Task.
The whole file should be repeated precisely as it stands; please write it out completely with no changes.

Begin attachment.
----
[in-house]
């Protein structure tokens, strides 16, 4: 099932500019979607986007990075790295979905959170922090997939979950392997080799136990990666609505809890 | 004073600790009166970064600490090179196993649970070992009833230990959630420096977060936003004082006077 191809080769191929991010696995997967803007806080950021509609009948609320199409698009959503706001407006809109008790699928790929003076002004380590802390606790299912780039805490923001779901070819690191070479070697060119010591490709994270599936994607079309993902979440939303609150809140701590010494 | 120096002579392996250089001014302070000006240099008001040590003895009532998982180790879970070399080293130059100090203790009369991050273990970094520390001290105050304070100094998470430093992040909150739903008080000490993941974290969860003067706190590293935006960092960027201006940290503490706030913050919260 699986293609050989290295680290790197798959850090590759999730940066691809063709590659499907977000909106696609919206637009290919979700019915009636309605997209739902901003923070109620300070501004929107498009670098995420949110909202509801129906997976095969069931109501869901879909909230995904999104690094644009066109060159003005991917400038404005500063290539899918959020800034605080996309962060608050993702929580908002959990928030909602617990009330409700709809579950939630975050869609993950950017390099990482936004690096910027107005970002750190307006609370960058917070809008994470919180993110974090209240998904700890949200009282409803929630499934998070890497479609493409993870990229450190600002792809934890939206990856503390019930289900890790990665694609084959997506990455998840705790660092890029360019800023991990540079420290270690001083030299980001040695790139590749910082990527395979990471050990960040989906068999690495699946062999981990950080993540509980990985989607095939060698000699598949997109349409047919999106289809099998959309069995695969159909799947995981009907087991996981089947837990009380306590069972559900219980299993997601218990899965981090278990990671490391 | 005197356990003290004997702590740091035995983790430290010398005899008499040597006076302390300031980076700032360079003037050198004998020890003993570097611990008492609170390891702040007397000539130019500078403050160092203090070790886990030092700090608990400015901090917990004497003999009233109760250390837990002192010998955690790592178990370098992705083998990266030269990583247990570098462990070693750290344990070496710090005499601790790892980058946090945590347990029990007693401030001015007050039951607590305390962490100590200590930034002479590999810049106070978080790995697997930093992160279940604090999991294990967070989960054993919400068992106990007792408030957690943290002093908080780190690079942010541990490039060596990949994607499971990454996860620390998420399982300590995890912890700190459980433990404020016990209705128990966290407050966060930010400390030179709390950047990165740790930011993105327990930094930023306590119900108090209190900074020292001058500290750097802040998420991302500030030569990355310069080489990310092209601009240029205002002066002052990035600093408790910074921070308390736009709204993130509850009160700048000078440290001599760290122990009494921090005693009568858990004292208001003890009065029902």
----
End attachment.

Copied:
[in-house]
């Protein structure tokens, strides 16, 4: 099932500019979607986007990075790295979905959170922090997939979950392997080799136990990666609505809890 | 004073600790009166970064600490090179196993649970070992009833230990959630420096977060936003004082006077 191809080769191929991010696995997967803007806080950021509609009948609320199409698009959503706001407006809109008790699928790929003076002004380590802390606790299912780039805490923001779901070819690191070479070697060119010591490709994270599936994607079309993902979440939303609150809140701590010494 | 120096002579392996250089001014302070000006240099008001040590003895009532998982180790879970070399080293130059100090203790009369991050273990970094520390001290105050304070100094998470430093992040909150739903008080000490993941974290969860003067706190590293935006960092960027201006940290503490706030913050919260 699986293609050989290295680290790197798959850090590759999730940066691809063709590659499907977000909106696609919206637009290919979700019915009636309605997209739902901003923070109620300070501004929107498009670098995420949110909202509801129906997976095969069931109501869901879909909230995904999104690094644009066109060159003005991917400038404005500063290539899918959020800034605080996309962060608050993702929580908002959990928030909602617990009330409700709809579950939630975050869609993950950017390099990482936004690096910027107005970002750190307006609370960058917070809008994470919180993110974090209240998904700890949200009282409803929630499934998070890497479609493409993870990229450190600002792809934890939206990856503390019930289900890790990665694609084959997506990455998840705790660092890029360019800023991990540079420290270690001083030299980001040695790139590749910082990527395979990471050990960040989906068999690495699946062999981990950080993540509980990985989607095939060698000699598949997109349409047919999106289809099998959309069995695969159909799947995981009907087991996981089947837990009380306590069972559900219980299993997601218990899965981090278990990671490391 | 005197356990003290004997702590740091035995983790430290010398005899008499040597006076302390300031980076700032360079003037050198004998020890003993570097611990008492609170390891702040007397000539130019500078403050160092203090070790886990030092700090608990400015901090917990004497003999009233109760250390837990002192010998955690790592178990370098992705083998990266030269990583247990570098462990070693750290344990070496710090005499601790790892980058946090945590347990029990007693401030001015007050039951607590305390962490100590200590930034002479590999810049106070978080790995697997930093992160279940604090999991294990967070989960054993919400068992106990007792408030957690943290002093908080780190690079942010541990490039060596990949994607499971990454996860620390998420399982300590995890912890700190459980433990404020016990209705128990966290407050966060930010400390030179709390950047990165740790930011993105327990930094930023306590119900108090209190900074020292001058500290750097802040998420991302500030030569990355310069080489990310092209601009240029205002002066002052990035600093408790910074921070308390736009709204993130509850009160700048000078440290001599760290122990009494921090005693009568858990004292208001003890009065029902």